Contribution of NADPH oxidase to the activation of neutrophil oxidative burst by AgNPs

NADPH oxidase is an enzymatic complex responsible for initiating the production of reactive species by human neutrophils. Thus, DPI, an inhibitor of NADPH oxidase, was used to examine the involvement of this enzymatic complex in the AgNP-induced neutrophil oxidative burst. The assays were performed with the 5-nm-sized AgNPs (the nanoparticles that induced the most pronounced effects in the neutrophil oxidative burst). The use of DPI resulted in a decrease in both the PVP- and citrate-coated AgNP-induced neutrophil oxidative burst. The fluorescent signal decreased to values close to the basal levels, which indicated that the AgNPs induced the production of reactive species via NADPH oxidase activation (Fig. 2).

Contribution of PKC to the activation of neutrophil oxidative burst by AgNPs

To analyze the involvement of PKC in the activation of NADPH oxidase by AgNPs, a specific inhibitor of PKC, Gö6983, was used. This inhibitor also prevented the activation of neutrophil oxidative burst by the 5-nm-sized PVP- and citrate-coated AgNPs, indicating that the observed effect was dependent on PKC activation (Fig. 3).

Effect of AgNPs on intracellular free calcium levels

Calcium is a well-known intracellular second messenger with proven involvement in a wide variety of biological processes in human neutrophils. FLUO-4/AM, that belongs to a new group of fluorescent indicators, was used to measure the free cytosolic calcium. At the tested conditions, only the 5-nm-sized citrate-coated AgNPs, at the concentration of 50 µg/ml were able to induce an increase in the intracellular free calcium levels. The PVP-coated AgNPs induced a slight increasing trend that did not achieve statistical significance (Fig. 4).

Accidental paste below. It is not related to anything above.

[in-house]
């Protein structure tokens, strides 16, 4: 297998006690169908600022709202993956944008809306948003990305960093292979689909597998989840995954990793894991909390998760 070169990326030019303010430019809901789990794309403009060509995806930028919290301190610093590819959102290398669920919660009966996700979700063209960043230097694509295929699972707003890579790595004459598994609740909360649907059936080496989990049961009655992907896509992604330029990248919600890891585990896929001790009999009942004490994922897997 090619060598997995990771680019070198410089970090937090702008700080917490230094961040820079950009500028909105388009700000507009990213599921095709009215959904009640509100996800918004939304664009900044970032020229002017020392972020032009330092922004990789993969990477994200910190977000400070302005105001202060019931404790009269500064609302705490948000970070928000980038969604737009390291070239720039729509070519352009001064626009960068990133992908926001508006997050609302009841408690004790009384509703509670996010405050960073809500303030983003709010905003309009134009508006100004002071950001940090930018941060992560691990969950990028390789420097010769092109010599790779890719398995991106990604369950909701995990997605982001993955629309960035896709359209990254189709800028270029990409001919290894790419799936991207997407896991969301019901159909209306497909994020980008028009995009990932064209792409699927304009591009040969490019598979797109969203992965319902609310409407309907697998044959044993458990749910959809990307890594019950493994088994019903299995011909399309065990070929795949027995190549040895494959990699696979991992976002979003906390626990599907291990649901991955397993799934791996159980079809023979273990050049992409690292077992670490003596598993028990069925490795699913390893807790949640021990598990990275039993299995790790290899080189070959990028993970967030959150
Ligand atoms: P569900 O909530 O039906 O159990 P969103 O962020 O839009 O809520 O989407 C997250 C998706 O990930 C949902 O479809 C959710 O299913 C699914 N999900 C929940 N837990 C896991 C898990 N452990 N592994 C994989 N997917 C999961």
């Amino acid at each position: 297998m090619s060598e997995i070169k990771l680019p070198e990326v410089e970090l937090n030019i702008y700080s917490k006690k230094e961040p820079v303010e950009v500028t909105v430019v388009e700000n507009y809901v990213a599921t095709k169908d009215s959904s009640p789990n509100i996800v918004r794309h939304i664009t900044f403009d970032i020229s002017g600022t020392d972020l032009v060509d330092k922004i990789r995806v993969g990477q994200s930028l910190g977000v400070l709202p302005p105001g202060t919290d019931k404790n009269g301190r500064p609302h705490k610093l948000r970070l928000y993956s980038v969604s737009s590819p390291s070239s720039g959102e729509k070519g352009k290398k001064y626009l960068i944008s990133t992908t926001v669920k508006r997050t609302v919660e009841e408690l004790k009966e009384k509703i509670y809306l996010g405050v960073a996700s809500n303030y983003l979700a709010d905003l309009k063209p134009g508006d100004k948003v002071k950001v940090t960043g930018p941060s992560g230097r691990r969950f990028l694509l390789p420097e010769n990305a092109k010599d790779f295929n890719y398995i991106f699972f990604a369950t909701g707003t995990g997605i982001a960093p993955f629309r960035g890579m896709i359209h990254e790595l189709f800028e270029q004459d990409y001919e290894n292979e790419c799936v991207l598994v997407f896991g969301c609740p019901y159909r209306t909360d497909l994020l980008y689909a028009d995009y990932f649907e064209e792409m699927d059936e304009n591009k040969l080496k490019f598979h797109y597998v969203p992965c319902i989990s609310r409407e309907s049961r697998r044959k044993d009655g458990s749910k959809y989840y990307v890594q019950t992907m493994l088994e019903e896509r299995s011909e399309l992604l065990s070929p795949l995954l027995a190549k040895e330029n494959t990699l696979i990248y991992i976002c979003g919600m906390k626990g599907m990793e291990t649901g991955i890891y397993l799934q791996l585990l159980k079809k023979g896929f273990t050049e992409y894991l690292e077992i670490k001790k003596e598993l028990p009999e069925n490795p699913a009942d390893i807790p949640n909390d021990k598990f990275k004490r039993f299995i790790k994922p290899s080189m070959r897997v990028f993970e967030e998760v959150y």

Involvement of calcium in the activation of neutrophil oxidative burst by AgNPs

In order to determine the role of calcium in the production of reactive species induced by AgNPs, the SOCE inhibitor, ML-9, was used. As shown in Fig. 5, the use of ML-9 decreased the human neutrophil oxidative burst induced by 5-nm-sized citrate- and PVP-coated AgNPs. These results clearly demonstrate the important role of calcium in the effects of AgNPs.

Assessment of neutrophil apoptosis vs. necrosis

To investigate the ability of AgNPs to induce apoptosis and/or necrosis, human neutrophils were exposed during 2 h to increasing concentrations of PVP- and citrate-coated AgNPs (5, 10 and 50 nm in size), as well as PVP (15 µg/ml), citrate (0.3 µg/ml) and Ag+ (AgNO3) (12 µg/ml). Under the tested experimental conditions, the AgNPs did not induce neutrophil apoptosis, since the number of Annexin V positive cells did not increase significantly when compared with the control (without AgNPs). By contrast, the number of PI-positive cells increased in both types of coated AgNPs tested, as it can be seen in the representative flow cytometry plots (Fig. 6A-C). The smallest-sized AgNPs of 5 nm, induced the most potent effect, with 25 µg/ml of the 5-nm-sized of citrate-coated AgNPs being sufficient to induce an increase in the number of necrotic cells (Fig. 6E). Under the tested experimental conditions, PVP, citrate and Ag+, per se, did not influence neutrophil viability (data not shown).